Two seconds later, the controller admonished the pilot: “Seven foxtrot, okay, you have not been given a clearance through the bravo, why are you climbing?” Then, the controller instructed the pilot to turn left to a heading of 270 degrees. There was no acknowledgement. It’s speculation, but based on radio calls to come, it would seem logical that at this point the pilot was finding it progressively more difficult to control the airplane’s attitude. It’s likely that he was using more and more force to keep the yoke forward. Based on subsequent radio transmissions, I can imagine him at this point being consumed by pushing buttons and squeezing on the autopilot disconnect switch in increasingly desperate moves to stop the airplane from fighting him.
At 11:20:51, the controller radioed, “Seven foxtrot bravo, I need you to listen cause you’re in my bravo without a clearance. Turn left heading two seven zero.” The pilot replied, “Turning left two even zero; for some reason I could not get my (auto) pilot to disengage.”
The controller radioed, “Thank you,” and then told the pilot to squawk a transponder code of 1073. At 11:21:35, the pilot confirmed the code and added, “Listen, I think we need to put this thing on the ground. I don’t know what’s going on.” The controller asked, “You want to return to Orlando Executive?” The pilot said, “Affirmative, can you help me get there?” The controller instantly responded, “Absolutely, seven foxtrot golf, maintain VFR, turn left heading two one zero and maintain one thousand six hundred, this will be vectors for Runway 7.” At this point, we can surmise that the pilot likely realized he was going to need more help than the controller could provide. At 11:21:53, he transmitted, “Okay, listen, I, I have to use full force. Does anybody have any ideas what I can do to shut off this autopilot?”
The pilot’s distraction due to the mental and physical strain he likely was experiencing led him to radio at 11:22:03, “And, uh, do you want to give me a heading again?” The controller repeated the 210 degrees heading, and the pilot of a Piper Saratoga radioed, “Pull your circuit breaker.” The controller asked, “Seven foxtrot golf, are you able to descend?” The Bonanza pilot radioed, “I’m pushing as hard as I can on (the) yoke.” The controller reassured the pilot not to be concerned with the airplane’s altitude from ATC’s standpoint and asked him to fly a heading of 180 in order to give him more maneuvering room and keep him further away from other traffic and Orlando International Airport’s operations. The Bonanza pilot radioed, “Descending to one eight…I’m sorry, going to one eight.” The Piper Saratoga pilot then called the TRACON controller, “…have your distress airplane pull the circuit breaker.” The controller asked the Bonanza pilot, “Did you copy somebody, uh, suggested you pull the circuit breaker for the autopilot?”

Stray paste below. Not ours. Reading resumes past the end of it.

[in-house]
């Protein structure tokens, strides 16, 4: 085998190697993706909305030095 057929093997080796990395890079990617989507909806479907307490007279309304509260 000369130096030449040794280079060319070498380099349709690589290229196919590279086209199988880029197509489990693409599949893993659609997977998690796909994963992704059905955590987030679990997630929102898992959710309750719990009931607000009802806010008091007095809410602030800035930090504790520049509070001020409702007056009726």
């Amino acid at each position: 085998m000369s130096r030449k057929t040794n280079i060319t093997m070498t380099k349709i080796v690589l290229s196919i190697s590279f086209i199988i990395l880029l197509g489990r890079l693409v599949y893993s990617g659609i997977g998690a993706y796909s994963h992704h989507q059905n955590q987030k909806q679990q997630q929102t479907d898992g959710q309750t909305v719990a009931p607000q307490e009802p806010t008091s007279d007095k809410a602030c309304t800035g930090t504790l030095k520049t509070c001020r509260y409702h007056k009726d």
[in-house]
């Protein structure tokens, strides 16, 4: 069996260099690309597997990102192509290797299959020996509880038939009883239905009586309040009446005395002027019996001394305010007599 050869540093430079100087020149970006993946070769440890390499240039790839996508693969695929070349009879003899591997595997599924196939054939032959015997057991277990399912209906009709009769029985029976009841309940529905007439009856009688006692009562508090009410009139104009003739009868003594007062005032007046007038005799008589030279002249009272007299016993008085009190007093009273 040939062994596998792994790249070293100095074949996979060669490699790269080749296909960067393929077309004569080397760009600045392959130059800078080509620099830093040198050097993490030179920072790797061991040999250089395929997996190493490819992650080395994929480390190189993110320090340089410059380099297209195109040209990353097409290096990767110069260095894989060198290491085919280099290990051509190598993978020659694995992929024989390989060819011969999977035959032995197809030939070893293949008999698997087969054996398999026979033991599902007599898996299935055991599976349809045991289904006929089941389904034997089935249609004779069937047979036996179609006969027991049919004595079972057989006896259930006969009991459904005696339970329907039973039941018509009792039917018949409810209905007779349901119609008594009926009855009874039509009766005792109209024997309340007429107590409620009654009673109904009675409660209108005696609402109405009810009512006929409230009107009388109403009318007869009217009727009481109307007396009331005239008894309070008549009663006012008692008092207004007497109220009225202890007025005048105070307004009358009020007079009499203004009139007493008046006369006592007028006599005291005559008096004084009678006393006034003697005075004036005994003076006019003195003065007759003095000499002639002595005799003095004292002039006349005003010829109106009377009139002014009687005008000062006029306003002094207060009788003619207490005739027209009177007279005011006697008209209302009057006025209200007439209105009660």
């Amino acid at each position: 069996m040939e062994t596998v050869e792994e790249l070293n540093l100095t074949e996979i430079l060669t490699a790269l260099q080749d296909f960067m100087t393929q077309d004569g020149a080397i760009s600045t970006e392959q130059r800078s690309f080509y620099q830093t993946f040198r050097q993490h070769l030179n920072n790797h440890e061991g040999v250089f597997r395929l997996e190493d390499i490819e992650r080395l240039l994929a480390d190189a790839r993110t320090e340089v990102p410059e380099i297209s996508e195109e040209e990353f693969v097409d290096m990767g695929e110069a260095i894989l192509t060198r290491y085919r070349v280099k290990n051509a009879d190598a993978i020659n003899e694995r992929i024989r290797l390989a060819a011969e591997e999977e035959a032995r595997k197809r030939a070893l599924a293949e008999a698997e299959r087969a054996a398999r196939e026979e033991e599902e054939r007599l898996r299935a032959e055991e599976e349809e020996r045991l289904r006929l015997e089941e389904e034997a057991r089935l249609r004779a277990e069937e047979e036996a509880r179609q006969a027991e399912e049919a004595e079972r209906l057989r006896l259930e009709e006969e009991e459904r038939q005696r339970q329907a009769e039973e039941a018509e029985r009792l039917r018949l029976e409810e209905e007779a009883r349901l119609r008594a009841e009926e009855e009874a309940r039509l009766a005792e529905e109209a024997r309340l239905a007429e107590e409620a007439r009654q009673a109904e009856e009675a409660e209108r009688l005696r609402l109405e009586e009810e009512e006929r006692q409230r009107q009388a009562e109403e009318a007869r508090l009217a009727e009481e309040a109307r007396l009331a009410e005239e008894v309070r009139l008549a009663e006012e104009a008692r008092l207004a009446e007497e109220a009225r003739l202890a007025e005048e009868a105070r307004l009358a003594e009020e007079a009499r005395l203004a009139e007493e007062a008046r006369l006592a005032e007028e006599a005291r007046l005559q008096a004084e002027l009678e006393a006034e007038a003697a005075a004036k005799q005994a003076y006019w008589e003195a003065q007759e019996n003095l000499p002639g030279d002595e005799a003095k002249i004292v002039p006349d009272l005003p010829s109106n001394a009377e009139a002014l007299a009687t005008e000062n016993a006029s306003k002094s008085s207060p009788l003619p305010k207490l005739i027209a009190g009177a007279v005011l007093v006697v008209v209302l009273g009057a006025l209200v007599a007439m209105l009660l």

At this point, the Bonanza pilot provided details of what was going on. “We pulled the circuit breaker, but it just, it’s going up and then it’s going down and it’s going up and down and then, uh, we pulled the circuit breaker, but it just keeps porpoising up and down, and it’s taking full forward to go down and full back to go up, to com, compensate.” The Saratoga pilot suggested, “Power off the airplane and go nordo (no radio) for 30 seconds, power off the airplane and then come back up.” The controller let the pilot know it was okay to go off frequency: “…you can do that and, uh, if you can make a right turn, a right turn so you’re away from Orlando International until you get it situated.” After there was no response, the controller repeated, “…if you still hear Orlando, if you can make a right turn, a right turn to stay away from Orlando International departures.” At 11:24:24, the Bonanza pilot radioed, “Alright, make a right turn, coming to two one zero and, uh, we’re powered way down.”
The Saratoga pilot then got permission from the controller to talk directly to the Bonanza pilot and explained that he meant for the pilot to turn off the electrical master switch, not to power down the engine. The Bonanza pilot didn’t quite understand, radioing, “Okay, um, and are you saying then you want me to turn the key to the off position?” The Saratoga pilot shot back, “No, don’t turn the key to the off position, just turn your master switch, your electrical master switch, off.” It took about 45 seconds of back and forth transmissions before the Bonanza pilot understood that the objective was for him to cut the electrical power and wait 30 seconds before bringing it back up.
At 11:26:14, the pilot radioed, “Alright, going off now and I’m getting some, uh, warning lights as well.” The controller then radioed, “Seven foxtrot golf, before you go nordo, Executive tower has advised you are cleared to land Runway 7, seven foxtrot golf approved as requested, everything he asked you to do, you are cleared to land Runway 7 at Orlando Executive.” At 11:26:27, the pilot responded, “Seven foxtrot golf, I’m sorry, I was (unintelligible) turn off.” Two seconds later, the controller responded, “Seven foxtrot golf, roger, you are cleared to land Runway 7.” At 11:26:58, the Bonanza pilot said, “Orlando, I’m (unintelligible).” That was the last transmission. At 11:27:11, the tower controller advised the approach controller on the interphone system, “Ah, he just rolled over, straight down, he’s in the ground.”